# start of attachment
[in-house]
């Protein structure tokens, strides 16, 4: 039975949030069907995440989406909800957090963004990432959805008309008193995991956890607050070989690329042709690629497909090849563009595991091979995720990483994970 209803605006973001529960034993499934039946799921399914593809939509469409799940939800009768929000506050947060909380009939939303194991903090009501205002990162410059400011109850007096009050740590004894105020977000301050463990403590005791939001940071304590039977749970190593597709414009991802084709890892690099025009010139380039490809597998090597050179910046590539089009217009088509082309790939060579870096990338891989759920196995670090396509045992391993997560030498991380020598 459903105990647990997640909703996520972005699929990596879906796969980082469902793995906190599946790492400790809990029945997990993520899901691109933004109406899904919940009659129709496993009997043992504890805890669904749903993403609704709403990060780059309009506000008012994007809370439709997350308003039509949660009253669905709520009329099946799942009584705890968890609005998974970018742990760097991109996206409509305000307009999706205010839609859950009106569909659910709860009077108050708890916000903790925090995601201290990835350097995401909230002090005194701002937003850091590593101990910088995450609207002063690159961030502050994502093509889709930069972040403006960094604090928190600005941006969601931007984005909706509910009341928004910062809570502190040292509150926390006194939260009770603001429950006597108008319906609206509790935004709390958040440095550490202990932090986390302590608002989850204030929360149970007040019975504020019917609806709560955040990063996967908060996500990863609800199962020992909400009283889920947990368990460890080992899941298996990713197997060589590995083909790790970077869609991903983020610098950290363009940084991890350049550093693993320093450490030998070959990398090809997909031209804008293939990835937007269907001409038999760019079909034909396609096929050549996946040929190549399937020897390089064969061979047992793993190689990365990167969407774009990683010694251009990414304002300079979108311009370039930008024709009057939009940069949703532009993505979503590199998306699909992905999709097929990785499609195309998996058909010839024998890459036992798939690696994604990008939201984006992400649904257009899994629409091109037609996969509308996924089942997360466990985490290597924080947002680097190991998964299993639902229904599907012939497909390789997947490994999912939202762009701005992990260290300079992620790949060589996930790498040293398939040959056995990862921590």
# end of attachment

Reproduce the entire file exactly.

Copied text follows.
[in-house]
């Protein structure tokens, strides 16, 4: 039975949030069907995440989406909800957090963004990432959805008309008193995991956890607050070989690329042709690629497909090849563009595991091979995720990483994970 209803605006973001529960034993499934039946799921399914593809939509469409799940939800009768929000506050947060909380009939939303194991903090009501205002990162410059400011109850007096009050740590004894105020977000301050463990403590005791939001940071304590039977749970190593597709414009991802084709890892690099025009010139380039490809597998090597050179910046590539089009217009088509082309790939060579870096990338891989759920196995670090396509045992391993997560030498991380020598 459903105990647990997640909703996520972005699929990596879906796969980082469902793995906190599946790492400790809990029945997990993520899901691109933004109406899904919940009659129709496993009997043992504890805890669904749903993403609704709403990060780059309009506000008012994007809370439709997350308003039509949660009253669905709520009329099946799942009584705890968890609005998974970018742990760097991109996206409509305000307009999706205010839609859950009106569909659910709860009077108050708890916000903790925090995601201290990835350097995401909230002090005194701002937003850091590593101990910088995450609207002063690159961030502050994502093509889709930069972040403006960094604090928190600005941006969601931007984005909706509910009341928004910062809570502190040292509150926390006194939260009770603001429950006597108008319906609206509790935004709390958040440095550490202990932090986390302590608002989850204030929360149970007040019975504020019917609806709560955040990063996967908060996500990863609800199962020992909400009283889920947990368990460890080992899941298996990713197997060589590995083909790790970077869609991903983020610098950290363009940084991890350049550093693993320093450490030998070959990398090809997909031209804008293939990835937007269907001409038999760019079909034909396609096929050549996946040929190549399937020897390089064969061979047992793993190689990365990167969407774009990683010694251009990414304002300079979108311009370039930008024709009057939009940069949703532009993505979503590199998306699909992905999709097929990785499609195309998996058909010839024998890459036992798939690696994604990008939201984006992400649904257009899994629409091109037609996969509308996924089942997360466990985490290597924080947002680097190991998964299993639902229904599907012939497909390789997947490994999912939202762009701005992990260290300079992620790949060589996930790498040293398939040959056995990862921590």